Capital Commentary is the weekly current-affairs publication of CPJ, written to encourage the pursuit of public justice.
Politics and Prose
By Byron Borger
January 17, 2014
The Locust Effect: Why the End of Poverty Requires the End of Violence Gary A. Haugen with Victor Boutros (Oxford University Press; 2014) $27.95
One would be hard-pressed to suggest a more emotionally gripping, compelling, and persuasive book than this new one by CPJ friend and ally, Gary Haugen, loaded as it is with intimately told stories of injustice, rape, and unprosecuted crime. Haugen, founder of the International Justice Mission (IJM), reports from his work on the frontlines against human trafficking with relentless passion and hope. This may be his most important book yet.
Haugen opens his book with riveting descriptions of his on-the-ground documentation of genocide in Rwanda when he worked for the United Nations Special Commission. His stunning insight -- the theme and purpose of this new work -- began as a realization even then: that all manner of anti-poverty social improvements can be wiped away in an instant with vile lawlessness. If establishing stable orders of human rights, sound laws, and strong, fair enforcement by trained and reliable police and judges is not a priority, then nearly all other anti-poverty and development goals will be for naught.
The book opens with three powerful case studies from Peru, India and Kenya of systematic failures to enforce laws against murder, rape, torture, and human slavery, reminding us that this global crisis is not merely occasional, nor is it abstract. Haugen’s keen storytelling ability shows us in deeply human terms exactly what is at stake. He and his co-author (an investigator and prosecutor for the Department of Justice’s Human Trafficking Prosecution Unit) teach us that this vulnerability to violence -- the locust effect -- is endemic to being poor, insisting it is “catastrophically crushing the global poor.” Haugen writes,
This plague of predatory violence is different from other problems facing the poor; and so, the remedy to the locust effect must also be different. In the lives of the poor, violence has the power to destroy everything -- and is unstopped by our other responses to their poverty.
Of course other things such as hunger and disease can wipe out everything, but, mostly, the world knows this. There are global responses; we are attempting to address these other great needs by drilling wells, serving refugees, helping with crops, doing micro-financing, and such.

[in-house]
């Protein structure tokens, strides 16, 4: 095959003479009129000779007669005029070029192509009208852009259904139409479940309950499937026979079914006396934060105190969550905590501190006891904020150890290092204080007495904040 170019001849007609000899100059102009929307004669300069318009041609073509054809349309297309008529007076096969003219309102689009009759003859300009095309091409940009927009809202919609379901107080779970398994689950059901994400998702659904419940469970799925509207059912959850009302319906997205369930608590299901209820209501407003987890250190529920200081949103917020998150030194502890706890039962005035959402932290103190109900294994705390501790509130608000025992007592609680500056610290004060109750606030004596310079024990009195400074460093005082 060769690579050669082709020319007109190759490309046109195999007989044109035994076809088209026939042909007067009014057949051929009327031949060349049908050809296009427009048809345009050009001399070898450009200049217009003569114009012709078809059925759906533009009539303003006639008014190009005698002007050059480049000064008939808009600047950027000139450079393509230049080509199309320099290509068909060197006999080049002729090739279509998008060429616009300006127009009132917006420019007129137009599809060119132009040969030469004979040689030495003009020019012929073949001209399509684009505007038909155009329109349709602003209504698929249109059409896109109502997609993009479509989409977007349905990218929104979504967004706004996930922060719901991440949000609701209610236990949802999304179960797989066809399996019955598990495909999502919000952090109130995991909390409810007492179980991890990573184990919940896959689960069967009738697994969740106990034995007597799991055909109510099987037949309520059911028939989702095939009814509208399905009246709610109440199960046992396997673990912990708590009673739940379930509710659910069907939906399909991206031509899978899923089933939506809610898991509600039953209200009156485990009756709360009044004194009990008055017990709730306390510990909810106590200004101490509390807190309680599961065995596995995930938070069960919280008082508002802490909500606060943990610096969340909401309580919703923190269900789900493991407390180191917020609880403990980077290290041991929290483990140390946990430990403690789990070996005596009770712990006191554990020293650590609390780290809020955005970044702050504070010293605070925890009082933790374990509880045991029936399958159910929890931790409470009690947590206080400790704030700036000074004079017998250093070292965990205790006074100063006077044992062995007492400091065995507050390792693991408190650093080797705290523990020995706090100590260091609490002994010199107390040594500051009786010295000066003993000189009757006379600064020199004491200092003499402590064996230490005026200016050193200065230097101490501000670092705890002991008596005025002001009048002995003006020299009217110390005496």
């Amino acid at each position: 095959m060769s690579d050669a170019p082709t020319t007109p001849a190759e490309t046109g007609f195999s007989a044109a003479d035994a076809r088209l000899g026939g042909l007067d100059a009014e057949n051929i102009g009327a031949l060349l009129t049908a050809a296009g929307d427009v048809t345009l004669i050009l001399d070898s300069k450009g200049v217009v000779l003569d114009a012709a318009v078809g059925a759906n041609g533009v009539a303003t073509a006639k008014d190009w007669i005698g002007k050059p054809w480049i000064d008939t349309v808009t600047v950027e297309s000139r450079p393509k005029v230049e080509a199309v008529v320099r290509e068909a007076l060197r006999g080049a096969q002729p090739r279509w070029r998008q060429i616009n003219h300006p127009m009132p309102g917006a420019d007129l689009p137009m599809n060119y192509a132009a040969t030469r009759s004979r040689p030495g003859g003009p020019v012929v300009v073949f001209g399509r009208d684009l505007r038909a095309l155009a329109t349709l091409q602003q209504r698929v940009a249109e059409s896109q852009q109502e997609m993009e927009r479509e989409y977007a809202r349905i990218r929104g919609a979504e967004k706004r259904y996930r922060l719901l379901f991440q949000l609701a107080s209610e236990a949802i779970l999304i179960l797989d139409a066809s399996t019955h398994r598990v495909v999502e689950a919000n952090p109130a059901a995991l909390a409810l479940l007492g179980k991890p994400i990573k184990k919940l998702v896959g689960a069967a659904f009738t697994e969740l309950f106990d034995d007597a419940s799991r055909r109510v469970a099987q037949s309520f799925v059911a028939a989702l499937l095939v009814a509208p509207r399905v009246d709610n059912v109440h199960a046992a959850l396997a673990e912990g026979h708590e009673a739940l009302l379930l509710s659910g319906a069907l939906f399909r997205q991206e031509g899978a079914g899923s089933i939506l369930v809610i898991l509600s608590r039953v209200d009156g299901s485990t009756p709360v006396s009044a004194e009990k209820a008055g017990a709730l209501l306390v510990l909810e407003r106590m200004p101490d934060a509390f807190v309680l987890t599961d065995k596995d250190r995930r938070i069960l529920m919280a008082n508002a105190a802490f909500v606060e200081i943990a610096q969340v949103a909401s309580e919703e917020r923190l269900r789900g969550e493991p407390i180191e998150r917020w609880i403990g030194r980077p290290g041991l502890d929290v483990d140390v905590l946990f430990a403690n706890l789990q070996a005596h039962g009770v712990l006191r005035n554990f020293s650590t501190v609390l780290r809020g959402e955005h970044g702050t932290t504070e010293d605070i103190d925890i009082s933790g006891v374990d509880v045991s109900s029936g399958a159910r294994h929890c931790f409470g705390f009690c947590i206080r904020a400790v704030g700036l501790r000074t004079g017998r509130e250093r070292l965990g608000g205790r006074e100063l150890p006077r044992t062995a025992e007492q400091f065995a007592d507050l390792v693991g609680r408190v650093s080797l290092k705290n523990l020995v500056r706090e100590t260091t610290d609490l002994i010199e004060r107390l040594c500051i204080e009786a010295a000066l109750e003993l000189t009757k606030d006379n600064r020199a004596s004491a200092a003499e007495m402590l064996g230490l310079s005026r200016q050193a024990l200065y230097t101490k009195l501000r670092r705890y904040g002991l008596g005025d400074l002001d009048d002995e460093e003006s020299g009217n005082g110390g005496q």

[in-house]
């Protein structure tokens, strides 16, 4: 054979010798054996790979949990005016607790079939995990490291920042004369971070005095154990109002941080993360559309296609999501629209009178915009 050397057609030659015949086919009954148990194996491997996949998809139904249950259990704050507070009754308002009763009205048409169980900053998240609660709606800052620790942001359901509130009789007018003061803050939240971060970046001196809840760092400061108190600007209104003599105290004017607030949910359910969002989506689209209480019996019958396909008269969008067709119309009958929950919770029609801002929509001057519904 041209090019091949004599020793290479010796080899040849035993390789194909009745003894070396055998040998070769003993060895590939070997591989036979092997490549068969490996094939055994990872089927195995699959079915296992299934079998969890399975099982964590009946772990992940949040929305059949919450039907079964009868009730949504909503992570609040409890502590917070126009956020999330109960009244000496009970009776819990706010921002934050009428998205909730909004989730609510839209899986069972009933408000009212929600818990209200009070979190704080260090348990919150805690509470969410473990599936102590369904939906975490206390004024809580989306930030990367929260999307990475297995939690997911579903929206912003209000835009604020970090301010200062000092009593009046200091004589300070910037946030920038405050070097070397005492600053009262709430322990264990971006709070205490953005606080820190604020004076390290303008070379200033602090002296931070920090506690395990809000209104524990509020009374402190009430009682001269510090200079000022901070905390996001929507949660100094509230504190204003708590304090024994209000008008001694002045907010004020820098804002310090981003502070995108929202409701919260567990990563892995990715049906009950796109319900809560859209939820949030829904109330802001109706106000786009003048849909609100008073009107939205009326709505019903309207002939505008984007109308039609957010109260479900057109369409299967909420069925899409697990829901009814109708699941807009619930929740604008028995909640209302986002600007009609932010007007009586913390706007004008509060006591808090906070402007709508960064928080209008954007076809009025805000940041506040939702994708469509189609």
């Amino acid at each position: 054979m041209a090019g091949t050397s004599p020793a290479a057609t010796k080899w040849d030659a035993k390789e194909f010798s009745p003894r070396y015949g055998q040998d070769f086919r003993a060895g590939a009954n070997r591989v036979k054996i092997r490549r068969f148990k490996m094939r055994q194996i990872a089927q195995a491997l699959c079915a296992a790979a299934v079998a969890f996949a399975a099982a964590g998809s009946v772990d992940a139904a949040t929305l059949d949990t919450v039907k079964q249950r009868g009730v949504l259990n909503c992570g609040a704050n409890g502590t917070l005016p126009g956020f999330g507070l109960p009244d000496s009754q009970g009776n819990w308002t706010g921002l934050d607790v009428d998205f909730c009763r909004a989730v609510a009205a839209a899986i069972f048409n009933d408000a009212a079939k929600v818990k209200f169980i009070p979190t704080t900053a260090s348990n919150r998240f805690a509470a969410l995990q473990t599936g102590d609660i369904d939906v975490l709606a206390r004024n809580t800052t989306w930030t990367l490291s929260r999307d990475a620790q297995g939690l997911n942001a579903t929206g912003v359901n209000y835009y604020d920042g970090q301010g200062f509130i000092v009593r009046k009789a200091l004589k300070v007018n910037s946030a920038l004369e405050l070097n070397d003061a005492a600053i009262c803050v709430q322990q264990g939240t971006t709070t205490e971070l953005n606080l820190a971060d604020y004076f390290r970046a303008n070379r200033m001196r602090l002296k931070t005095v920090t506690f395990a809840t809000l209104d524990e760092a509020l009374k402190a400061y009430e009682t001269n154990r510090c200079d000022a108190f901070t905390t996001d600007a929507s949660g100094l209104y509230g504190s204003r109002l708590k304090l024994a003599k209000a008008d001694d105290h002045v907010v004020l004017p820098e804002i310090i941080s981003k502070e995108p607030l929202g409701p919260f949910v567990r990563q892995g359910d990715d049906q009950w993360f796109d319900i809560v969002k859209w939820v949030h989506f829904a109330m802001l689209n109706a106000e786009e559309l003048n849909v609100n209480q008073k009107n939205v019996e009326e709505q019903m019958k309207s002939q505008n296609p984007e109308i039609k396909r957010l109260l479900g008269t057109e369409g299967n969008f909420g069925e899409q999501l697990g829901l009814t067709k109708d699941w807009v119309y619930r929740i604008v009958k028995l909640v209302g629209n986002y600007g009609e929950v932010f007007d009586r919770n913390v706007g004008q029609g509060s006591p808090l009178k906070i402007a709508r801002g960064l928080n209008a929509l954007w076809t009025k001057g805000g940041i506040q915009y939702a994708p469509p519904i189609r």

Interestingly, the near constant violation of law among the poor is hardly reported and not well understood. For instance, the esteemed “Millennium Development Goals” of the United Nations (affirmed strategically by many NGOs and world relief agencies of many church bodies) never mention anything about the need for safety against predatory violence or the significance of the rule of law.
But how to establish justice? How to create civil society with reasonable laws, reliable police, and skilled, impartial judges? How can poor villages be resourced to enforce the laws against violence that may already be on the books in their states or provinces? To accomplish this, Haugen warns us, we will have to first “walk with them into the secret terror that lies beneath the surface of their poverty.” He writes,
We would ask you to decide to persevere through these first chapters as they take you, with some authentic trauma, through that darkness -- because there is real hope on the other side. Later, not only will we discover together a fresh and tangible reminder from history of how diverse developing societies reversed spirals of chaotic violence and established levels of safety and order once considered unimaginable, but we will also explore a number of concrete examples of real hope emerging today, including projects from IJM and other non-governmental organizations…
It is a rare book indeed that can be so riveting and yet so thoroughly researched, so beautifully humane and pragmatically driven, so strong on astute analysis and yet so visionary about hopeful policy reforms and proposals. The stories in The Locust Effect will captivate you, the studies of the rise of coherent criminal justice systems will fascinate you, and the copious footnotes will take you into another world of study. As Moisés Naim, former editor-in-chief of Foreign Policy exclaims, “This extraordinary book offers surprising and valuable insights about the nature and the drivers of the plague of violence that haunts the global poor, as well as smart ideas about how to tackle it. A must-read.”
CPJ has long proclaimed the need for good laws that balance human liberty and social justice, in light of God’s desire for the common good. Haugen takes this worldview and subsequent theories of a multi-dimensional view of the social order, made strong and safe by legitimate governance, and shows us why it all matters so very much. In some ways, this is the most important book I have read in a long time for the CPJ community and I cannot commend it with any greater enthusiasm.
- Byron Borger runs Hearts & Minds Books. Capital Commentary readers can get a 20% discount on books listed here by ordering through Hearts & Minds.
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Capital Commentary is a weekly current-affairs publication of the Center for Public Justice. Published since 1996, it is written to encourage the pursuit of justice. Commentaries do not necessarily represent an official position of the Center for Public Justice but are intended to help advance discussion. Articles, with attribution, may be republished according to our publishing guidelines.”